This is a different kind of development story.
This is a story that puts dignity first — one that sees universal human values transcending geography and culture, and one that ends with the unleashing of immeasurable potential.
In 1982, Molly Melching, a young American woman from Danville, Illinois moved to Saam Njay, a rural village in Senegal, with the intention of staying for a few months. She ended up living there for three years, deeply entrenched in the creation of an experimental education program. After a great deal of listening to and working closely with the residents of Saam Njay, this program quickly became more than an effort to teach basic literacy or numeracy: it was an entirely different approach to “development.”
Decades later, social transformation fueled by human rights is thriving in West Africa. Hundreds of thousands of people — charged with new knowledge, skills and passion — are changing the status quo. Women are running for mayor and men are stepping into their roles as fathers with pride and joy, while religious leaders are calling for an end to harmful traditional practices. Thousands of communities are moving forward together with agency, not aid.
What Molly and her team did all those years ago was to create a holistic program — using local cultural methods of learning — that covered not just reading and writing, but discussions on problem solving, confidence building, and an understanding of health and hygiene. The goal was to create a model of working with communities in which they were at the center: first participants would identify their vision, goals and priorities, then they would acquire the knowledge and skills needed to lead and sustain their own development.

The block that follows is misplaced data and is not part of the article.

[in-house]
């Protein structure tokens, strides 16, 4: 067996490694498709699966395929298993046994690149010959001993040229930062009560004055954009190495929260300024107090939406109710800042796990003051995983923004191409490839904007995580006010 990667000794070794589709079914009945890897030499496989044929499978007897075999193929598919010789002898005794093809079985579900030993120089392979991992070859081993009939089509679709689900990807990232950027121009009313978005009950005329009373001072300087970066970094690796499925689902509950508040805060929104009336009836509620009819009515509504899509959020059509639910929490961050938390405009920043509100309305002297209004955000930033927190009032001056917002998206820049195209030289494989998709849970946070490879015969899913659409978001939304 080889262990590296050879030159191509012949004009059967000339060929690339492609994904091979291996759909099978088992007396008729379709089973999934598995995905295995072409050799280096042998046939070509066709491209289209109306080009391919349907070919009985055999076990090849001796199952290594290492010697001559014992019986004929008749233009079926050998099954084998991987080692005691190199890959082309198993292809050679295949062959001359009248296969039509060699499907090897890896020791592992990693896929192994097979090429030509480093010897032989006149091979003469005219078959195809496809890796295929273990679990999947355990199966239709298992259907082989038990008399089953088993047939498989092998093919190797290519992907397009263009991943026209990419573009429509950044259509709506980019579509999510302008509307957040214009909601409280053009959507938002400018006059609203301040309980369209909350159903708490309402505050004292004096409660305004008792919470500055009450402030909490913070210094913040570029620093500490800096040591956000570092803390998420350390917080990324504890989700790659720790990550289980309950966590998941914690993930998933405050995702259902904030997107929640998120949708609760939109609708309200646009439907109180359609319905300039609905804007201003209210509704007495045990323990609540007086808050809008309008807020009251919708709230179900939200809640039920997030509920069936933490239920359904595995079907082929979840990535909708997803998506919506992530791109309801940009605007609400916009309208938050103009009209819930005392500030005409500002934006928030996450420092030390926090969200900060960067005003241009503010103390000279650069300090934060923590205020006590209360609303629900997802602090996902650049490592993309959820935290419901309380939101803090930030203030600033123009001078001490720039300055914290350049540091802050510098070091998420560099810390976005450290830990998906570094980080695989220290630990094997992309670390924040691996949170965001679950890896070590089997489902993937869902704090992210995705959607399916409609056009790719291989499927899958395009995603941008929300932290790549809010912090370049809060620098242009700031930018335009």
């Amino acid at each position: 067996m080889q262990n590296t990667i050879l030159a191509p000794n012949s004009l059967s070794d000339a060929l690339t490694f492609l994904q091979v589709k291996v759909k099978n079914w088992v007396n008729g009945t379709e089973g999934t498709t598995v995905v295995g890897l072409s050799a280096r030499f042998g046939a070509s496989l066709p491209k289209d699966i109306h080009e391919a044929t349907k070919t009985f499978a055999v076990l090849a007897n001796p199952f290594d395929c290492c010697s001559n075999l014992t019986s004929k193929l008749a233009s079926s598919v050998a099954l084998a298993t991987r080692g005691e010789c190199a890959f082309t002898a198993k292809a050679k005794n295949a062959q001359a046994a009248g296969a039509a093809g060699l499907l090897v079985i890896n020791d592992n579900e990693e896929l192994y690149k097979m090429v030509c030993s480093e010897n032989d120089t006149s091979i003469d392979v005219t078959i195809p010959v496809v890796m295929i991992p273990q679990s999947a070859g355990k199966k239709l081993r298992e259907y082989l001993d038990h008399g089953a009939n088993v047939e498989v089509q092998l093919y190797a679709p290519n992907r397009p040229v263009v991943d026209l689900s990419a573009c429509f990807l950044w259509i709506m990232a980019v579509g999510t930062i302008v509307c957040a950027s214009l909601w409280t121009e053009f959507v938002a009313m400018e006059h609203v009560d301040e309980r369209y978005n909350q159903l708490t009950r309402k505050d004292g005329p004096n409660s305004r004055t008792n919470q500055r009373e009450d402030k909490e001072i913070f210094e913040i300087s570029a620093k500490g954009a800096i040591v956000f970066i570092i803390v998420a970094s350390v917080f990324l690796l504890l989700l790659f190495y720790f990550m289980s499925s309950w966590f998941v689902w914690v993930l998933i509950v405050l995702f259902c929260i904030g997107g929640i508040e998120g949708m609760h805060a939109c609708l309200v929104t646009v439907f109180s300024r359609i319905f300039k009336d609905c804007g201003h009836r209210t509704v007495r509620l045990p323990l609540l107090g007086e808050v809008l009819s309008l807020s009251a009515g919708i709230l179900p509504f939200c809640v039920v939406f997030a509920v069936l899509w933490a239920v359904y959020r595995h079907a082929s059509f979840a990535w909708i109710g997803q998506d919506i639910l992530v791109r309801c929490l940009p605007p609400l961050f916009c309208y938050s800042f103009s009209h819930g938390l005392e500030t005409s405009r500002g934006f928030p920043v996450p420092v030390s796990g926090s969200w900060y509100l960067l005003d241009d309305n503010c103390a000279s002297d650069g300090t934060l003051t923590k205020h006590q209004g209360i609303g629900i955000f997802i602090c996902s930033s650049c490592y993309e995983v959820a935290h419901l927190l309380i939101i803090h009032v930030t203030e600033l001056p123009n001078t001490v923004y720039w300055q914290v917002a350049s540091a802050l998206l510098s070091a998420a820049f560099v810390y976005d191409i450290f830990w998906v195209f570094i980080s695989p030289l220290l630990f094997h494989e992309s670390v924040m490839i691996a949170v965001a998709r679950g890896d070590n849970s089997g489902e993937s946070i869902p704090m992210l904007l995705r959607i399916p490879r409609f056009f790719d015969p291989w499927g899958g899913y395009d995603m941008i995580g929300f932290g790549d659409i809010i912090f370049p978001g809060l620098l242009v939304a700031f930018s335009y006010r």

And it worked! The program was suddenly in high demand from UNICEF and other organizations. For over a decade, this first version of Tostan’s Community Empowerment Program (CEP) was implemented in hundreds of communities, in five national languages.
Embracing Human Rights
While researching how to add a woman’s health module to the program, the team realized that simply providing women with health information would not be enough. Even if women decided to change certain behaviors that are harmful to their health and that of their daughters, it would be almost impossible for them to do so given the social and cultural context. The program needed something else — another ingredient.
That’s when human rights were added to the curriculum. International human rights standards that existed to empower all people, including women, were not known to the community. The team created sessions that used role play and theater to help women understand how human rights aligned with their existing values and could be applied in their everyday lives. Even more importantly: they helped them rehearse how to advocate for and claim their rights.
The results were breathtaking: women began to speak up for the first time at community meetings. They started taking on leadership roles, organizing to improve health care in their communities and building makeshift schools. They stood up to violence against children and women, with support from the village chief and imam. As a group, they explained that these practices were no longer acceptable in their community.
Most surprising of all was that the women decided to end the millenia-old practices of female genital cutting (FGC) and child/forced marriage. And not only did they renounce these traditions, but they devised their own strategies for making these changes sustainable. Demba Diawara, a village imam who had never been to formal school, taught Molly and her team that real change would not come about by changing the behavior of one person, family or village. Instead, the extended family and social circle, living in other communities or even across the border in another country, must all agree upon the change.
Thanks to his insight — and the fact that he personally visited 347 communities on foot — today over 7,700 communities in eight African countries have declared their intention to end FGC and child/forced marriage.
Communities across the region are asking for the Tostan program — more than the organization currently has the capacity to provide. You can support this rising movement by resourcing this program and sharing our story.